him super soldier. he is he was the guythat i mean him and i were buddies and you know what it is when you have your boy inthe army , no one can separate the two of you. you guys are just buddies. he backs youup, you back him up. that level of camaraderie i got in the militarywas very important to me to my life. so, when i came out and i started a company it wasvery important for me to get that same exact experience and feeling to the people thatwork in this company and symbolism is a part of it.if you think about i was at a dinner at wayne hughes house. his son's house in malibuand they brought a speaker -- wayne, he was the founder of republic storage it's wortharound $4 billion. i think it's like the
72nd richest man in the world.and they brought a speaker, dennis prager, they brought. and, you may know dennis prager.they brought dennis prager and he got up and he spoke, he said, what makes religionspowerful? i think about what he said. so, i'm like, whoa, we're going in a deepend right now because it's now controversial conversation, what religion? he said rituals.he said what makes a great sports team special. okay, now we're going to the safer. he saysrituals. when you play for notre dame and you go through the thing, you hit the whatmakes the celtics so special? rituals. what makes the military so special? rituals. whatmakes special family so special? rituals. so, what are your rituals?so, now our company we have rituals, you know,
for valuetainment we have a very unique logo.we call the [ligon]. there's a lot of meaning behind that valuetainment logo that we havewith the color that we have php with the red, white, and blue. and the hand, there's ameaning behind that because for a guy like myself, i mean i did not get to where i'mat because i have these special abilities and i'm just extremely smart, etc, etc.i got to where i'm at because somebody at some point inspired me lifted me up pushedme, challenged me and they were willing to take the time to educate me and i was serious,i was committed, but they're willing to take the time to help me and they help meget to the next level and that list is a long list of, symbolism is it has to mean a lot to you,
you can't just put it up here and say, hey,you know, this is cool, it's going to get people's attention. we had somebody on youtubejust took our logo and they changed the i�s literally just the i's and they added itto their logo. and i'm like looking at myself saying, you can do that all day long, butit's like the people in china that take a logo of nike and they call it nice you know.but, and the swoosh goes the other way around. you're not going to be nike. it has to havemeaning to you and every one of these logos has a lot of meaning to us, has a lot of meaningto us. antonio: now, what about the culture? it seemslike i noticed everyone's office, i mean you actually put time and a lot of peoplewith the environment that they're working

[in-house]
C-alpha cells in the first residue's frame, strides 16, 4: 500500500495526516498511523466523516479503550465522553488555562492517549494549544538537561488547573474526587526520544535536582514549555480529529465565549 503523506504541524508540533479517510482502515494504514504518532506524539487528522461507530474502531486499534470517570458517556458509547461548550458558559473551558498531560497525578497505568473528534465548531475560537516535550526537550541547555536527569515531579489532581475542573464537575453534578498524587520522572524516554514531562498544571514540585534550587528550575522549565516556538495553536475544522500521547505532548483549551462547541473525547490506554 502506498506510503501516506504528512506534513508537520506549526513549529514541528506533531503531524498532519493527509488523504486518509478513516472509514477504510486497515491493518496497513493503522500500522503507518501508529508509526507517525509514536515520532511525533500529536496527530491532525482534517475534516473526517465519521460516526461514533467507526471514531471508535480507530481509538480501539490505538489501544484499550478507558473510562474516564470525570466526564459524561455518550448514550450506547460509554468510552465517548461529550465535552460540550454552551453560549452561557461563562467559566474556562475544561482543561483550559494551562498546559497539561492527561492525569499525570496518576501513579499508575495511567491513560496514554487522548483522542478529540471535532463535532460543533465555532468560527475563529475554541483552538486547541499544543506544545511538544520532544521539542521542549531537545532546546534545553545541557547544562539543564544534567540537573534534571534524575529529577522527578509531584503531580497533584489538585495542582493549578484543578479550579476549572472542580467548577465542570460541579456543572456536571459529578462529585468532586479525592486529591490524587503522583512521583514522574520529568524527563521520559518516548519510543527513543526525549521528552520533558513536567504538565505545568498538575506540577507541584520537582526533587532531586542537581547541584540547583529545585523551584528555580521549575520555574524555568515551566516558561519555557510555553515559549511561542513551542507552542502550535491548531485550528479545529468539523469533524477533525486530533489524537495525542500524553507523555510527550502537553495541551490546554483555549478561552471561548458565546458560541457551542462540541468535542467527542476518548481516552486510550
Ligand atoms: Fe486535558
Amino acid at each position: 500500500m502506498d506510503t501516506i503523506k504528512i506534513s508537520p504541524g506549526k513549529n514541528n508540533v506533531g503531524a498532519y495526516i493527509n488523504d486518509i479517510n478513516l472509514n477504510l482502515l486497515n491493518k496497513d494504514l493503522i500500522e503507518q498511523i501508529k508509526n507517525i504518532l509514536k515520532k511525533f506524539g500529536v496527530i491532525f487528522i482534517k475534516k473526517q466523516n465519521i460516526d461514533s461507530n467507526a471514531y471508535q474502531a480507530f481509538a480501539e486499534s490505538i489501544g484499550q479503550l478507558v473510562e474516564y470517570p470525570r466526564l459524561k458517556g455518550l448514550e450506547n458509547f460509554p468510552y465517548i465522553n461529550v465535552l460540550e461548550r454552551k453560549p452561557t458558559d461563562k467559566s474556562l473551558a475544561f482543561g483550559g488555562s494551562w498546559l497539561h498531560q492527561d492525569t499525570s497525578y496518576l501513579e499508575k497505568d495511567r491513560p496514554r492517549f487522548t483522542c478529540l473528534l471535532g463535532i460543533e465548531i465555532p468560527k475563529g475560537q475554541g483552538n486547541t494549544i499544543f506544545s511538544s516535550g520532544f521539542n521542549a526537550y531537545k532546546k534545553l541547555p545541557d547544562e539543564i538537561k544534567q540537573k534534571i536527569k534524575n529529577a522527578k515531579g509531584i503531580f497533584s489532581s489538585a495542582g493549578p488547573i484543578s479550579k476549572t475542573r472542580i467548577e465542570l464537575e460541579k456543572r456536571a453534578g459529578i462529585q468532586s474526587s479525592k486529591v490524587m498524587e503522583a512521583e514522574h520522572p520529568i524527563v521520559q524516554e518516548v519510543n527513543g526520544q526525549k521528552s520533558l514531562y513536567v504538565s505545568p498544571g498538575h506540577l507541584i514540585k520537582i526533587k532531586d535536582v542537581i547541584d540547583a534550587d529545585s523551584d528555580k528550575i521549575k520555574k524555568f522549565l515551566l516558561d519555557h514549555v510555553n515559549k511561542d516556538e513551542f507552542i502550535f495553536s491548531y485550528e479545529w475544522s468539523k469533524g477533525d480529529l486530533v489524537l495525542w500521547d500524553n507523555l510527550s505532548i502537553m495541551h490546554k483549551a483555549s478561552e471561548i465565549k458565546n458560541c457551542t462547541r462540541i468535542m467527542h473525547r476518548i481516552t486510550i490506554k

in, look like they're having a lot of fun.i saw that everyone decorating patrick: yes.antonio: somebody went rock and roll, they pointed that out to me to mario. i mean doyou feel that the environment we put ourselves in actually has an effect is that important?patrick: yes, absolutely. you know we happen to be in the most boring industry in the world.i hope you know this. like i don't know if you know what i sell for a livingantonio: i was going to say patrick: i'm going to say -- i can say it,we sell life insurance. antonio: yeah.patrick: that's what we sell just so you know. you know what life insurance is? it'slife insurance. you know what we have to talk
about, this is what we talk about. bob, mary,what are you going to do one day when bob dies? what are you going to do with thesethree kids? now, let me tell you nothing about what ijust told you is exciting. well, you know what happened this week? here's what happenedthis week. we had an 82-year old grandmother who just passed away. her final expense andburial is covered. she died yesterday. we got it. we had a spouse, a husband that iknow who met her, his wife, erica who's a sweet' she work at engineer lady that'smaking 150, 160 extremely brilliant. they meet each other, you look at him you'relike, my gosh, i am just you guys are perfect for each other. last week motorcycleaccident, boom. it happens. i love riding